There are 5 good reasons to buy a home.
I'm writing this post in response to some of the questions I received regarding my recent article, Why Your Home is Not a Good Investment. It seems, I gave some folks the impression that I'm not in favor of people owning their own home. However, the fact is, I believe just the opposite.
So, to set the record straight once and for all (I hope), I want you to know that I am totally in favor of everyone buying their own personal home. In fact, there are at least 5 good reasons for people to buy their own personal home. However, buying for investment potential is NOT one of those reasons.
Anyway, here are the 5 reasons why I believe a person should own their own personal residence.
1: Emotional Security.
There is nothing that creates a greater level of a person's emotional security than having the knowledge that, no matter what else happens in the world, you can always retreat to comfort and security of your own home.
Whether consciously recognized, it's a well established belief among psychologists that people who live in a home that they own are far more likely to be emotionally secure than those who live in a rented home.
It seems that people who live in a rented property don't have the same level of emotional attachment, nor do they have the sense of personal pride which, in and of itself, creates a high level of self worth and self esteem.
It's also widely believed, that children who grow up in a home that's owned by their parent(s), also demonstrate a greater level of achievement which is believed to emanate from the security and sense of pride stemming from homeownership.
If you want to draw an observation, watch how people treat something they've worked for and own vs. how people treat things they didn't work for and don't own. It's quite an eye-opener.
2. Neighborhood Stability.
In addition to the personal security brought about by owning one's personal home, is the fact that neighborhoods in which the homes are owned by their occupants bring stability to those who live in that neighborhood.
When the homes in a given neighborhood are owner-occupied, people get to know each other. There's a certain level of security that's created by being familiar with those who live around you.
And, unlike rental housing, which tends to have a relatively high level of transience, people who own their personal home tend not to move very frequently; another stabilizing factor which provides a relatively high level of personal comfort.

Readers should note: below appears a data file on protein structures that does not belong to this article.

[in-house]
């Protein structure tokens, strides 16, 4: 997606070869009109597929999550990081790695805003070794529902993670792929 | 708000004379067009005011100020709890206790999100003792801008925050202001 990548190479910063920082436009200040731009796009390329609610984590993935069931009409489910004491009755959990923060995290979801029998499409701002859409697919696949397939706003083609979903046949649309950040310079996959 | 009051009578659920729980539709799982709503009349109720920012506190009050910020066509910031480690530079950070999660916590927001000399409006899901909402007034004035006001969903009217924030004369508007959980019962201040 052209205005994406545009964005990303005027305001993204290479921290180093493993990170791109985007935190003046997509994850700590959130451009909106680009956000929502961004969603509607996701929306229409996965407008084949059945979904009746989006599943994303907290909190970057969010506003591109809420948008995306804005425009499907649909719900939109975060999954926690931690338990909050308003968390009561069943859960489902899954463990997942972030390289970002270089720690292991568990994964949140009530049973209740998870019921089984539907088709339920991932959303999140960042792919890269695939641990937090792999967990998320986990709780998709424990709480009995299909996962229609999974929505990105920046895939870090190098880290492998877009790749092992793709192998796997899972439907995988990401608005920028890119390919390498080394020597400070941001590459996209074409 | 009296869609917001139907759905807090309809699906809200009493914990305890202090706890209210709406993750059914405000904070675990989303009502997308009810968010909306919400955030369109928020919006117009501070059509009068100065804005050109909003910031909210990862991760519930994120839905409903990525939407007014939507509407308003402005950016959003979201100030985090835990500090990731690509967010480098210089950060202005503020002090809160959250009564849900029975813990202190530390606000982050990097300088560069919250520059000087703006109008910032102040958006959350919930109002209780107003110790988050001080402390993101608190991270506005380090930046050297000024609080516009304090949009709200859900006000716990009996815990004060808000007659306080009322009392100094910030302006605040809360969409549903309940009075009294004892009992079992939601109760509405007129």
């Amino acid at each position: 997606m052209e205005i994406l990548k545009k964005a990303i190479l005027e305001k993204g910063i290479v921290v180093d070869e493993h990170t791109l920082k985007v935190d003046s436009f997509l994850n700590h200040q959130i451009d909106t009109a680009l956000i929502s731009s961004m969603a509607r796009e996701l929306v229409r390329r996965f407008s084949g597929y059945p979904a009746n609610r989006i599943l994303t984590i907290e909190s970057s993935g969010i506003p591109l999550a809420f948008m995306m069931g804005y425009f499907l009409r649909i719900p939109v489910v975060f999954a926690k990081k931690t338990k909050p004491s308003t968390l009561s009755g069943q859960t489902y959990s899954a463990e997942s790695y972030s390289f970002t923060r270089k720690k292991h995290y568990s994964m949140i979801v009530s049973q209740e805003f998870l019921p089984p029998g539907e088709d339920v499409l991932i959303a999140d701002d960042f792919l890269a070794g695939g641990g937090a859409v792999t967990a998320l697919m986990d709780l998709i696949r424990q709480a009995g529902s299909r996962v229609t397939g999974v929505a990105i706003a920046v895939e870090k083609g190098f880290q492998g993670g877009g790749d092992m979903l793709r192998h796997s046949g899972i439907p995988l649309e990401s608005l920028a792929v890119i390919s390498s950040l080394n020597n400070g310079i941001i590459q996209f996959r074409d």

3. Building Equity (Forced Savings).
Let's face it, for what ever the reasons, most people just aren't very good savers. So, if for no other reason, owning your personal home and making monthly mortgage payments is like putting money in a savings account.
Let's suppose you bought your own personal residence for $250,000 with a $200,000 mortgage. And (as unlikely as it is), that it was still worth only $250,000 after paying off he mortgage, you would have saved $200,000 that you probably never would have saved otherwise.
OR, if you happen to be a good saver, you'll have an additional $200,000 on top of what ever else you've been able to sock away.
4. Income Tax Savings.
When you own your personal residence, IRS rules allow you to deduct the interest on your mortgage loan, as well as your real property tax from your gross income. Regardless of where you live, this is a very significant savings.
For example, let's say that you just bought a $250,000 home and put down 20% and you got a $200,000 mortgage at 4.5% for 30 years. Your monthly payment for principal and interest would be $1,013.37. And, in the first year of your loan, your interest, alone, would total $8,933.99.
If you were in the 28% tax bracket, that means you'd have an actual income tax savings of $2,501.52 ($8,933.99 x 0.28). You can also consider this savings as a reduction of more than $200.00 in your monthly mortgage payment.
On top of the $2,501.51 income tax savings from the deduction of your mortgage interest, you also have the deduction of your property taxes. Assuming they're only 1% of your property's value ($250,000 x 0.01), you'd be able to deduct another $2,500.00 from your income tax. And, again using the 28% tax bracket as an example, you'd have an actual tax savings of another $700.00 on top of the $2,501.99 from the mortgage interest deduction.
In the end, all of these deductions are major financial benefits one can only achieve by owning their personal residence.
5. Value Appreciation.
Yes, I know. Real estate values do fluctuate from time to time. However, it's also true, that over relatively long holding periods (10+ years), homes tend to appreciate at about an average annual straight-line rate of about 5%.
While past performance is no guarantee of future performance, most people consider it far more likely than not, that the typical personal residence will increase over time.
And, suppose it only increases by 3% on a straight-line annual average over the next 30 years, that means that the house you just bought for $250,000 will be worth about $600,000. And, it'll be debt-free, as well.
In the end, while there are 5 good reasons to buy a home for your personal residence, keep this in mind - there is not a single reason to buy a personal residence and consider it an "investment property."
While your personal home is definitely an investment in your personal lifestyle and the future of your emotional security, as well as the immeasurable benefits to your family and your community, your personal residence is not and should not be considered a financial investment.
I hope this article cleared up any misunderstanding that may have resulted from my initial post, Why Your Home is Not an Investment.
I'd love to hear your thoughts and comments. C'mon, and join the conversation!